Rotational grazing ‘win-win’ for potato and beef farmers on P.E.I.  | CBC News

Nick Green’s cows perk up when they see him heading toward them. The effect is even more pronounced when he walks to the movable fence that keeps them in the field. 

They know they’ll be on the move soon — and that means some tasty new grazing ahead. 

“They get pretty excited when they see somebody coming,” Green said. “They know they’re going to a fresh spot of grass.”

Green is one of several beef producers on Prince Edward Island involved in a new research project on rotational grazing.

The project explores how beef and potato producers can help each other out. Beef producers get free food for their cows, and in exchange, farmers get free manure for their potato fields.

“[The cows] move just about every day,” Green said. “Sometimes twice a day, depending on the crop and the weather.”

A man stands in front of a curious herd of beef cows
Green is one of several beef producers involved in a new research project on rotational grazing. (Shane Hennessey/CBC)

Green, who grew up in a farm, said his family would’ve traditionally let the beef cows out into a pasture for the summer — and that’s where they would’ve stayed.

When got his own farm in 2015, he was looking at ways to grow his herd without having to purchase large amounts of land for grazing. 

“I’ve looked at those numbers, and I can’t afford to buy land to run cattle,” he said. 

“We’ve had an increase in costs, just with inflation and everything else recently. So it’s been cost-prohibitive.”

Letting his cows out on someone else’s fields seems like a good alternative.

Fresh manure

A blob of cow manure in a field
Green has been tracking the quality of the manure, even taking photos to compare from field to field. (Submitted by Nick Green)

Researchers want to see if the manure from the cows will make the soil healthier, which could improve yields and reduce the amount of fertilizer potato farmers use.

Ryan Barrett, who calls cattle “nature’s greatest composters,” started working with Green on the rotational grazing project last summer. 

“What we’re hoping to [learn] through some of the trial work is, Can we see what the quality of the soil was before? What’s the quality of the soil after?” said Barrett, research and agronomy specialist with the P.E.I. Potato Board.

“We’re looking at nutrients. We’re looking at soil health. We’re looking at organic matter.”

It’s fresh right out of the cow. So it’s about as close as you can get to fresh​​​​​.— Nick Green, beef producer 


Barrett said his role is as a kind of matchmaker for beef and potato producers. 

“We have a lot of potato farmers that don’t have beef cattle, and a lot of beef producers that maybe don’t have the transportation or maybe they don’t have those connections,” he said. “So we’re trying to help find ways to connect people.”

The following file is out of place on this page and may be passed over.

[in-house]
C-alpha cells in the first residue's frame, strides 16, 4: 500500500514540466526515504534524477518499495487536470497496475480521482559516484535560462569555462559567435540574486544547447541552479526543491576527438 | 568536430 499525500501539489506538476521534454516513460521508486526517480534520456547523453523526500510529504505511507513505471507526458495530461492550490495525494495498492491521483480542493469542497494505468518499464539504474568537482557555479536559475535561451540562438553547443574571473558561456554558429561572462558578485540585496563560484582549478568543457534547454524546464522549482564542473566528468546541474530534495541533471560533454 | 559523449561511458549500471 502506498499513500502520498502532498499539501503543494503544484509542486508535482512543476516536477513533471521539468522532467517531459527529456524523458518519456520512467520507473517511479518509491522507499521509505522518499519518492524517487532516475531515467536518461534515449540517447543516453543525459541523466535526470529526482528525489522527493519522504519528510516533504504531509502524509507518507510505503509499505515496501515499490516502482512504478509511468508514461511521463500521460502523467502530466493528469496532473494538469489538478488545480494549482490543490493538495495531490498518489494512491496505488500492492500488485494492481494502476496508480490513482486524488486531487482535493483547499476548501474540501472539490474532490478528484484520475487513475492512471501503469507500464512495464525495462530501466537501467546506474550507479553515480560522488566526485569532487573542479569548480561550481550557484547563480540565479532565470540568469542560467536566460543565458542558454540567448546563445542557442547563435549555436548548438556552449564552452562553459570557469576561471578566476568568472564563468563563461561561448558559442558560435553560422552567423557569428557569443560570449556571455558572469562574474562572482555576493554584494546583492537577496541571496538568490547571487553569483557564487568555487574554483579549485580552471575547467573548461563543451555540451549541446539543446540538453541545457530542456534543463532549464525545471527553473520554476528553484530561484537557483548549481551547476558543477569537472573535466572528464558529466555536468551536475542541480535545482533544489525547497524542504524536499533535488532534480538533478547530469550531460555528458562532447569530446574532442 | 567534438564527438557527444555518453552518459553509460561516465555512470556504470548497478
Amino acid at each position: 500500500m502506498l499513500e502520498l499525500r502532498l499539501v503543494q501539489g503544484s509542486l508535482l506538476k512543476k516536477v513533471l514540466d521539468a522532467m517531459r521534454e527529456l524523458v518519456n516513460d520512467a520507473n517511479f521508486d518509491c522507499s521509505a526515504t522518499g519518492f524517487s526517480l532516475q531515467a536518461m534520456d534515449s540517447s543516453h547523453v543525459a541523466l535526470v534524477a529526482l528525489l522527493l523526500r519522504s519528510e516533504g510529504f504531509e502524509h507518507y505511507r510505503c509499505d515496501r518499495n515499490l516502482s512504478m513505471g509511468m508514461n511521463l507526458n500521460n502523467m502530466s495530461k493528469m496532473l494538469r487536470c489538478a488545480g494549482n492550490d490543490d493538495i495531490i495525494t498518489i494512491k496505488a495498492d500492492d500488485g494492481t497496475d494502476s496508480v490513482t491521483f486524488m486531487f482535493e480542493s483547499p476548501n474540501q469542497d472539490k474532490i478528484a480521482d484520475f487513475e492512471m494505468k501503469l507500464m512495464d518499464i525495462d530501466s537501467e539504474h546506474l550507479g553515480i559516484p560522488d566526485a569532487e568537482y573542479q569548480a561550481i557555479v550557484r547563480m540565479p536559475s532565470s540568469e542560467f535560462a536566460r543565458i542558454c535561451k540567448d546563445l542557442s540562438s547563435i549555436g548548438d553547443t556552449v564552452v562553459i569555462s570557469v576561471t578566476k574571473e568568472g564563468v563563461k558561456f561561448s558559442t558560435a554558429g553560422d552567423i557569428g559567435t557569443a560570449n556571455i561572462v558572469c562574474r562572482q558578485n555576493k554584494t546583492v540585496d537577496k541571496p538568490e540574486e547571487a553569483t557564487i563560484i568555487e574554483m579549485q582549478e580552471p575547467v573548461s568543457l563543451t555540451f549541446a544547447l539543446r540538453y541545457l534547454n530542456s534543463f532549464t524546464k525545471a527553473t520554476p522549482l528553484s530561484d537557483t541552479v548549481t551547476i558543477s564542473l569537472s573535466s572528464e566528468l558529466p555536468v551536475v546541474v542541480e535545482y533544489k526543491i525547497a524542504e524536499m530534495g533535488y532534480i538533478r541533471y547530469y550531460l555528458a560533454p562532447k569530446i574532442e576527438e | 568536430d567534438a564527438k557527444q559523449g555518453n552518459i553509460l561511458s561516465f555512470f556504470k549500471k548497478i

But just exactly how good is this manure?

“It’s fresh right out of the cow. So it’s about as close as you can get to fresh,” Green said.

“The benefit to that versus stored manure is there’s more active nutrients and biology in it.”

Passing along savings

A man standing in a field with cows
Nick Green stands in a field where his cows have just started to graze. (Shane Hennessey/CBC)

Green has been tracking the quality of the manure his animals produce, even taking photos to compare from field to field. 

“We’ve been actively keeping an eye on the amount of bugs that are moving around and following the cattle,” he said.

“They help pull a lot of that nutrients back down into the soil and get it working. So hopefully that’ll reduce the input costs for the potato farmer.”

Because the cows are also doing the work of a tractor, Green said they also help reduce diesel costs and work for potato farmers.

“Traditionally, they would be chopping this two or three times a year to return the green manure back into the soil…. This way, we’re using the cattle to do that,” Green said.

“It’s a win-win for both the producer and the potato farmer.”

Helping rebuild an industry

A drone view of beef cows in a field
Green’s cows grazing in a field owned by potato farmer Logan Docherty. (Shane Hennessey/CBC)

As a member of the P.E.I. Cattle Producers Association, Green is hoping rotational grazing will be a way to rebuild the province’s beef industry, which has been in decline. 

“We’re hopeful to get some new producers that are looking to get into the game,” Green said.

“This can help reduce their overhead costs out of the gate, so that they can start growing a herd as well.” 

A man stands in front of a herd of beef cows
Researcher Ryan Barrett calls cattle “nature’s greatest composters.” (Shane Hennessey/CBC)

Barrett said they already have one summer of research results. He said the first-year data looks good, but they need more.

“I do have four different potato farms that are involved this year, with three different beef producers,” Barrett said.

“So hopefully by having both multiple years, as well as multiple sites, we’ll be able to build that data a little quicker.”

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